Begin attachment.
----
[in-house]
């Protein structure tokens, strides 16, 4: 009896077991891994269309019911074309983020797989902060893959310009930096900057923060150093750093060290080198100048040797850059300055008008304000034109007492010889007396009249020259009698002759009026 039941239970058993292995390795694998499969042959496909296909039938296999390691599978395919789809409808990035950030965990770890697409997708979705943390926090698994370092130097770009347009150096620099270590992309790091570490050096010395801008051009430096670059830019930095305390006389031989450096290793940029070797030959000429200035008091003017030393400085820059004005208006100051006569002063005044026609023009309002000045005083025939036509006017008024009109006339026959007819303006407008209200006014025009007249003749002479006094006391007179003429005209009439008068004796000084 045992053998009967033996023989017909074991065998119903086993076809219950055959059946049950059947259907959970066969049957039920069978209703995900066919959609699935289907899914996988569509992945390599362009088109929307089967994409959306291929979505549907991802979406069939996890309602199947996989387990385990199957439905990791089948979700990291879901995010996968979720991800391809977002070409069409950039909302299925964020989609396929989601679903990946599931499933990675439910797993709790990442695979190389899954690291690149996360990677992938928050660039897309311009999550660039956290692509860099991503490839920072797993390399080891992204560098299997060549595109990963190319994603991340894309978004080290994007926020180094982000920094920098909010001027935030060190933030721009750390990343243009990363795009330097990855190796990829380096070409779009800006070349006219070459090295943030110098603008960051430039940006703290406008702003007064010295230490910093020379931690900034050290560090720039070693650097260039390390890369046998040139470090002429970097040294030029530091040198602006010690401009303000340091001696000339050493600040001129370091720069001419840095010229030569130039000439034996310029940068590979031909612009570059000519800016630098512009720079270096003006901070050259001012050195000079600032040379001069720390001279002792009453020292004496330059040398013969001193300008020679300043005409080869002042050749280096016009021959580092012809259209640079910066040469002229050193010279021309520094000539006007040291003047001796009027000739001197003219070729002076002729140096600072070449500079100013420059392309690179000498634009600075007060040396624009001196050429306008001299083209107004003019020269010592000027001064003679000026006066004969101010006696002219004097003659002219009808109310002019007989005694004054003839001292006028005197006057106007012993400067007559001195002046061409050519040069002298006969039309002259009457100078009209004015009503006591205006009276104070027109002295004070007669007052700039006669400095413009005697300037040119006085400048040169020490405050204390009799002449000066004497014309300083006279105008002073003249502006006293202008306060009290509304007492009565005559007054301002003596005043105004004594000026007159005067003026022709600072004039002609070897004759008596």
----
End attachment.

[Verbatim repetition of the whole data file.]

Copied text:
[in-house]
């Protein structure tokens, strides 16, 4: 009896077991891994269309019911074309983020797989902060893959310009930096900057923060150093750093060290080198100048040797850059300055008008304000034109007492010889007396009249020259009698002759009026 039941239970058993292995390795694998499969042959496909296909039938296999390691599978395919789809409808990035950030965990770890697409997708979705943390926090698994370092130097770009347009150096620099270590992309790091570490050096010395801008051009430096670059830019930095305390006389031989450096290793940029070797030959000429200035008091003017030393400085820059004005208006100051006569002063005044026609023009309002000045005083025939036509006017008024009109006339026959007819303006407008209200006014025009007249003749002479006094006391007179003429005209009439008068004796000084 045992053998009967033996023989017909074991065998119903086993076809219950055959059946049950059947259907959970066969049957039920069978209703995900066919959609699935289907899914996988569509992945390599362009088109929307089967994409959306291929979505549907991802979406069939996890309602199947996989387990385990199957439905990791089948979700990291879901995010996968979720991800391809977002070409069409950039909302299925964020989609396929989601679903990946599931499933990675439910797993709790990442695979190389899954690291690149996360990677992938928050660039897309311009999550660039956290692509860099991503490839920072797993390399080891992204560098299997060549595109990963190319994603991340894309978004080290994007926020180094982000920094920098909010001027935030060190933030721009750390990343243009990363795009330097990855190796990829380096070409779009800006070349006219070459090295943030110098603008960051430039940006703290406008702003007064010295230490910093020379931690900034050290560090720039070693650097260039390390890369046998040139470090002429970097040294030029530091040198602006010690401009303000340091001696000339050493600040001129370091720069001419840095010229030569130039000439034996310029940068590979031909612009570059000519800016630098512009720079270096003006901070050259001012050195000079600032040379001069720390001279002792009453020292004496330059040398013969001193300008020679300043005409080869002042050749280096016009021959580092012809259209640079910066040469002229050193010279021309520094000539006007040291003047001796009027000739001197003219070729002076002729140096600072070449500079100013420059392309690179000498634009600075007060040396624009001196050429306008001299083209107004003019020269010592000027001064003679000026006066004969101010006696002219004097003659002219009808109310002019007989005694004054003839001292006028005197006057106007012993400067007559001195002046061409050519040069002298006969039309002259009457100078009209004015009503006591205006009276104070027109002295004070007669007052700039006669400095413009005697300037040119006085400048040169020490405050204390009799002449000066004497014309300083006279105008002073003249502006006293202008306060009290509304007492009565005559007054301002003596005043105004004594000026007159005067003026022709600072004039002609070897004759008596």